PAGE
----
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With putting results through RaceTrack, you occasionally get to see the odd item of news related to movements of boats and so forth. 

In the interests of getting a little more talk in RaceTalk, I thought I'd throw out one or two observations, some will be news, some will prove that I'm about 10 years behind the news and the rest will no doubt aid in putting people to sleep.

Anyway, in no particular order, :

Wellington, late last year a Mumm 30 arrived ex of Aus (Loco).  Had a fairly respectable Port Nic regatta.  Good to see, the Farr/Mumm 30 is pretty much the benchmark in high performance 30s and IMHO one of the best designs Farr ever did.  Hopefully will be the catalyst for one or two more of these boats to be imported.

Also from Wellington and a touch more recent, arrival of the Bull 12000 Bullistic.  Hasn't really raced yet that I know of, accepted the odd rum race but will again be interesting to watch.  There's a bit of a build up in higher performance 40s happening in different parts of the country, not sure we'll ever see them all get together but if we did, it'd be a cool sort of a group. 

Speaking of 40s, another second hand import, a Soto 40 now racing out of Westhaven.  Javier Soto is probably not the first designer that springs to mind here in NZ, I think Argentinian and has done a few pretty interesting boats, about 20 Soto 40s around the world Probably not quite as quick as the Ker 40 but not a whole lot slower, Ice Breaker, Anarchy, Young Guns and her should have fun keeping each other honest.

Also noted in a recent rum race the Young 11 Legacy crop up in the entries.  Young 11s aren't typically that noteworthy, we do tend to lose a lot of Jim Young designs to Noumea and I comment on Legacy only because she's the first example I know of of a boat that's returned.  Not sure, maybe the Young 8.4 Wild thing had started life as Young n Frisky and went to the French islands, just a guess given the sail number of YnF being Fra6781 vs Wild thing as NZL6781

Finally have to comment on boats going to Norway.  People will recall a few years back the three 30ft canters Karma Police, Deep Throttle and Overload racing regularly here.  A good while back, Karma Police went to the states and subsequently found her way to Norway.  Just noticed in the most recent updates in ORC, Overload is now also in Norway, you kind of have to ask what is it in Norway to drag these boats over there.  It's kind of a cool place, as in really cool at times.  Have had the odd beer with some Norwegian sailing types, they tell me the racing season is about 12 weeks long and features no wind.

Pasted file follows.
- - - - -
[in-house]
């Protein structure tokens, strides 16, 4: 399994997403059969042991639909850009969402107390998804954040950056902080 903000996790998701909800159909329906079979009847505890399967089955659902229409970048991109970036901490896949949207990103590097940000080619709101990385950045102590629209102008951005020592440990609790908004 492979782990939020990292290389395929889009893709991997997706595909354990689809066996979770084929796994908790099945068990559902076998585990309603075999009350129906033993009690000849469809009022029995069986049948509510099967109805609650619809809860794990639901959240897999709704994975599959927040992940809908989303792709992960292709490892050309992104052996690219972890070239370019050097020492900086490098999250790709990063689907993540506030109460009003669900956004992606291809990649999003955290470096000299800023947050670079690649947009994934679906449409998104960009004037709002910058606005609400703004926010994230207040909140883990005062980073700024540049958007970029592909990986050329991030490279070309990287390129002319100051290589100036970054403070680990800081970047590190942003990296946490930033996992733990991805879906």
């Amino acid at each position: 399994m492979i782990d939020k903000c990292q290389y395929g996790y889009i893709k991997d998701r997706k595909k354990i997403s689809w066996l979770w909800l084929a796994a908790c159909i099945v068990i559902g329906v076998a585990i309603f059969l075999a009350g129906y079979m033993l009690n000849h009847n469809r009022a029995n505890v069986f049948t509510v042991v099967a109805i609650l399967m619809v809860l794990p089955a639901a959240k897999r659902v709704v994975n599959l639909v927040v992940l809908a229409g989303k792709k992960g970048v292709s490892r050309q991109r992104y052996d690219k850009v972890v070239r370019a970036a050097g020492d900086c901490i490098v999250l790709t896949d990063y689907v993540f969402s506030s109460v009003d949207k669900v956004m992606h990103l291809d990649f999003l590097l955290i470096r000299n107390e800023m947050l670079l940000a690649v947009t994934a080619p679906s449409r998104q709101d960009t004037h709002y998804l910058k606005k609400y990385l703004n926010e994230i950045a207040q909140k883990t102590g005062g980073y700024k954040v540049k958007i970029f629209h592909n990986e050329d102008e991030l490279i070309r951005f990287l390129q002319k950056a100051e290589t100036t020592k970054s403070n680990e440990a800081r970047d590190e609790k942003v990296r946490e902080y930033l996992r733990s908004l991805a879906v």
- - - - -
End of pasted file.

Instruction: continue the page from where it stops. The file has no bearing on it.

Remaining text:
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I found that pretty interesting, thanks.  Nice to see some fast boats being brought into NZ.  Having a browse around it seems some of our newer faster yachts are listed for sail overseas but not in NZ, Rikki & Crusader as examples.

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Well, it appears a fully tweaked Ross 40 with new rig, keel, rudder and prod is still slower around NI then a new 36' plastic import.....


*no disrespect to either boat(s), id love either of them

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Forties and how quick, Looked into this a few months back, theoretical answer based on the ORC Vpp.  Traditionally your Ross 40/Elliott 12 (cruiser / racer variant) was considered as on average about 556 seconds to the mile.  Going off memory a bit so not trustworthy, but tricked out with prod, zeros, mh big stuff etc that comes down to around 525 - 530, hard to be really certain because to be accurate you'd need to rerun with all the new keel measurements etc and no one has done the measuring thing in the last 10 years with a keel upgrade.  Anyway, theory goes you're average speed changes from 6.47kts to somewhere close to 6.8kts or a bit higher.